General Discussions ( Anything Goes )
I tend to agree with you Nick. As for the word British - that comes from Britannia, a land which existed before the English ever came to it!
Harry Mount is very amusing in The Sunday Times today. In 2024, he visits Edinburgh to find that Sean Connery is now president of Scotland and has taken over Balmoral (but hardly ever goes there because of tax problems), much of the rest of Scotland has been taken over by Donald Trump for golf courses, the whisky industry has been sold to Japan and the Scottish Army consists of one man who not only guards the Scottish Parliament but also has to be part-time spy, using an old Amstrad computer and dial-up internet. They're not allowed in the EU or in NATO and their green power source is one wind turbine in the Firth of Forth.
I state for the record that I am partly Scottish!
In Slightly Foxed's Autumn quarterly, there's an appreciation of Ronald Welch (1909-1982) who wrote a series of historical novels for children, based around the Carey family of Llanstephan. He was born Ronald Felton in Glamorgan and took the name Welch as he had served in the Welch Regiment during World War II.
I'm sorry to say that I'm ignorant of his work but it all sounds well worth looking at and the novels seem to be the kind that adults could read as well as children.
The Careys in the novels take part in all the major events of British history, such as the Crusades, the Battle of Crecy, a plot to assassinate Elizabeth I, the Battle of Blenheim, the French Revolution, the Peninsular War, the Crimean War, the Indian Mutiny and World War I.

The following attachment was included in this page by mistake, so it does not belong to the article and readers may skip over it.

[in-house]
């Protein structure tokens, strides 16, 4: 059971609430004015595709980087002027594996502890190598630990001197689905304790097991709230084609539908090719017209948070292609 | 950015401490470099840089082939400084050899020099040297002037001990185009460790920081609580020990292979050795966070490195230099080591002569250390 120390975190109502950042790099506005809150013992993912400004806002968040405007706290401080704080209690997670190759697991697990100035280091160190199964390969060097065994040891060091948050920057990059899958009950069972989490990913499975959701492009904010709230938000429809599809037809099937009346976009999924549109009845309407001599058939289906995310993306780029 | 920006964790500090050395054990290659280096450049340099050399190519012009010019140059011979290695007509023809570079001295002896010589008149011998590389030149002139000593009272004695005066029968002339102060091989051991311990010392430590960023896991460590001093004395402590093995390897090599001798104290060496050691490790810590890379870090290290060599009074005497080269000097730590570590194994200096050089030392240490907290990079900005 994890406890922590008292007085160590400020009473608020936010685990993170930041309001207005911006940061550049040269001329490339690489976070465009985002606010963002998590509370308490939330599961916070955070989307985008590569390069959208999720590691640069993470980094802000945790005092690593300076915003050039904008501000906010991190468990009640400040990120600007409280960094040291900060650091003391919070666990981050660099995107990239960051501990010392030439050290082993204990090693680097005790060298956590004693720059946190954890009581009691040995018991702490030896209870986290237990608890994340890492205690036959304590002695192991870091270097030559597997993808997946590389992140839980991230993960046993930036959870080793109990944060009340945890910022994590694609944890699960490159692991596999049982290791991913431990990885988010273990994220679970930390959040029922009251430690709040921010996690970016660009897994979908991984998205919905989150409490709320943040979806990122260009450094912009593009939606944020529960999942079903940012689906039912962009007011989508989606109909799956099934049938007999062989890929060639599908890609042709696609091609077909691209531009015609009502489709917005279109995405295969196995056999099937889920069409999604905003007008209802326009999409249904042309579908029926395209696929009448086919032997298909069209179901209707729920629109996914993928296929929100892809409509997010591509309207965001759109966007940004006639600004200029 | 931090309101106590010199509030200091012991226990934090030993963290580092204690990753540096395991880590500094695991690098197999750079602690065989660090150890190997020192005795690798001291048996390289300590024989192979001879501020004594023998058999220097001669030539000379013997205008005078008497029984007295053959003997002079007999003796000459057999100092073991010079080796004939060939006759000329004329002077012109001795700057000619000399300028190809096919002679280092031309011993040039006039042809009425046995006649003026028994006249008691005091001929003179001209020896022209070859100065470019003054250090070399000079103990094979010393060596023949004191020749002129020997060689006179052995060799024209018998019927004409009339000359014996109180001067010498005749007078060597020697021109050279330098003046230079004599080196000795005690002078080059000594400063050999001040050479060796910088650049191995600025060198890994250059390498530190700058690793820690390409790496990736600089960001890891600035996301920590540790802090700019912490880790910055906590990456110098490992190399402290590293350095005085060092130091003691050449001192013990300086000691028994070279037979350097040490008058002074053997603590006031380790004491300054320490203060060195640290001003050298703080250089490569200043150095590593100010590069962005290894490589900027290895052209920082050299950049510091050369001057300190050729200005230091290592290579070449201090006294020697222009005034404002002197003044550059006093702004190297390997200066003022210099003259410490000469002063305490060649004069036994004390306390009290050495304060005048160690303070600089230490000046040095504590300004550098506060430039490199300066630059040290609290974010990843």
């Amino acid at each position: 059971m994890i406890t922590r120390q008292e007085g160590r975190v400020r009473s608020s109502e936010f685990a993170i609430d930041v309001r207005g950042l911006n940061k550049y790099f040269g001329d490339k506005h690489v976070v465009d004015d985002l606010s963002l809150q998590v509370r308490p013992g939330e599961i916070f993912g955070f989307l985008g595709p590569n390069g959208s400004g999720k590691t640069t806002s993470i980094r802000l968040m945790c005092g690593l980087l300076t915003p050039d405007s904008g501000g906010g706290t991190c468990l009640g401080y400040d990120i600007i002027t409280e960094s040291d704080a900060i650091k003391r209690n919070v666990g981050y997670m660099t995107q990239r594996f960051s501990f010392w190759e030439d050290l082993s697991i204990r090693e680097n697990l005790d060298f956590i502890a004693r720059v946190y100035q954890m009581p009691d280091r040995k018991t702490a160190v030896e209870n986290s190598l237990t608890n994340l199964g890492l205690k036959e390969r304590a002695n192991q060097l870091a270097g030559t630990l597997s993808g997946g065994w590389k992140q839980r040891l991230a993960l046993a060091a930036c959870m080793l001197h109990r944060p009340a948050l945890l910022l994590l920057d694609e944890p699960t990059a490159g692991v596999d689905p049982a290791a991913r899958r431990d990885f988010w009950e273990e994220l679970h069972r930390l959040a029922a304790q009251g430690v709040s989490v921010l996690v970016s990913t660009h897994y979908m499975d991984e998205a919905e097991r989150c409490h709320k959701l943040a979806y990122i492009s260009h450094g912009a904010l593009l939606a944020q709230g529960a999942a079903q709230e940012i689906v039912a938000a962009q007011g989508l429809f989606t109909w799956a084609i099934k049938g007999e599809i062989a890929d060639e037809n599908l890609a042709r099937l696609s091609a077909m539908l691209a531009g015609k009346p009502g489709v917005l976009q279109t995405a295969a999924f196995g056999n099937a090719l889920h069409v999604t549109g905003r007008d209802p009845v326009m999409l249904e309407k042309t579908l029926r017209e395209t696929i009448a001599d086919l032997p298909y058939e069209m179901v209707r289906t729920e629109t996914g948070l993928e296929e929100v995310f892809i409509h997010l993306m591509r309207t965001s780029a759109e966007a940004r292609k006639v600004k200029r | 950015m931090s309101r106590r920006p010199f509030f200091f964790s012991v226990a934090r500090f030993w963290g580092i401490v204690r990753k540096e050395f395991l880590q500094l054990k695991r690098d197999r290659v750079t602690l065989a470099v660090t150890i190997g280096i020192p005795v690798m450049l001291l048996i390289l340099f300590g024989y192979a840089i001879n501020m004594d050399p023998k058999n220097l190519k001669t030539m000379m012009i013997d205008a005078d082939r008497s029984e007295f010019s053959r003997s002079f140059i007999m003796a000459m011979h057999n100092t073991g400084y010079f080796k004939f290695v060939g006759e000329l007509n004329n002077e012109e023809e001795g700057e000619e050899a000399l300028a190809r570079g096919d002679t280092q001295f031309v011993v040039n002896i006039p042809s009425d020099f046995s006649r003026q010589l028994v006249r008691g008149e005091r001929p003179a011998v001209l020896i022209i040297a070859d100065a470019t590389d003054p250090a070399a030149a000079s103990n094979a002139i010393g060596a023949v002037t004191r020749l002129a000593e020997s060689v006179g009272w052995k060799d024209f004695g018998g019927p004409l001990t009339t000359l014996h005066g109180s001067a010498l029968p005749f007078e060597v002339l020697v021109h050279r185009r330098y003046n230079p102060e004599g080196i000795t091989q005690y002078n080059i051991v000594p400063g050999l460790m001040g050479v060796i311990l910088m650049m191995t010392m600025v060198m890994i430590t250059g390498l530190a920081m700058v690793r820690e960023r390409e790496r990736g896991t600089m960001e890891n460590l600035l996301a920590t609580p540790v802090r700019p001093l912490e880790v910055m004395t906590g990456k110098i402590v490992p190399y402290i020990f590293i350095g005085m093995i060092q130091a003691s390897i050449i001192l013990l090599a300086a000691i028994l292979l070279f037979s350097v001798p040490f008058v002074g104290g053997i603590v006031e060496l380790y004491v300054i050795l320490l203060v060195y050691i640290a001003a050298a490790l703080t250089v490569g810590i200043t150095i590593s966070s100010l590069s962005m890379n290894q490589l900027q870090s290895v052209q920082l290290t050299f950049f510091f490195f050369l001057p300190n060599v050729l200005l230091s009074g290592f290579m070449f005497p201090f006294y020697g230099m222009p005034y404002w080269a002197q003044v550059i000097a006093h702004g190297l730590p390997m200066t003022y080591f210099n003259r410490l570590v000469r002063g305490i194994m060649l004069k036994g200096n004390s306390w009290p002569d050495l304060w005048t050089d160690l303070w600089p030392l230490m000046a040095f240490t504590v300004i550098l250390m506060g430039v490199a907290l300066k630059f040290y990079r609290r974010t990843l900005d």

The books are going to be re-published by Simply Foxed over the next 2 years. See www.foxedquarterly.com
Jefferson City looks really attractive. I've never been to Missouri but JC looks very much worth visiting.
On the Great British Bake Off tonight, it was sweet bread and buns night. Bara Brith was one of the items made (by a Welsh contestant) and we were told about Torta Negra, the Patagonian equivalent of Bara Brith, which Welsh immigrants to Patagonia made from the ingredients they found there. It's still very popular according to the nice elderly lady they spoke to in Patagonia.
It's also called Torta Galesa and a recipe can be found here: www.southamericanfood.about.com/od/desserts/r/tortagalesa.htm . Due to the molasses it turns out much darker than the traditional recipe, hence the name Torta Negra.
Whatever you call it, and whichever recipe you use, this is a delicious tea bread.
While looking on Google for something totally unrelated, I came across The Gower Yarns of Cyril Gwynn. This book is published by The Gower Society and is available (used) from Amazon, Abebooks, Alibris etc.
Having never heard of Gwynn before, I looked him and there's quite an extensive Wikipedia entry for him (from which I've taken the following information). He was born in Briton Ferry and grew up on both his father's and his grandfather's farms in the Gower area. He started making up rhymes while he was at school in Newton and Mumbles. Over a period of years, his family moved around a fair bit and ended up in Morriston, where he found a job in a government factory. During the WW1, he served on minesweepers and, following the war, he joined the US Mercantile fleet.
In 1922, he married in Wales and he and his wife went on to have 7 children. He attended a politics course in Hertfordshire, where he met Randolph Churchill and Alan Lennox-Boyd; the latter stood for the Conservatives at Gower but failed. Gwynn acted as his political agent and considered a political career but decided against it.
Eventually, after moving 9 times, he settled at a farm in Port Eynon. In 1964, his wife being in poor health, their doctor suggested a holiday and they went to visit one of their children in Australia for two months. In fact, they stayed there and, apart from an extended visit to Wales in 1975 and another short visit after his wife died in 1979, he lived in Australia for the rest of his life.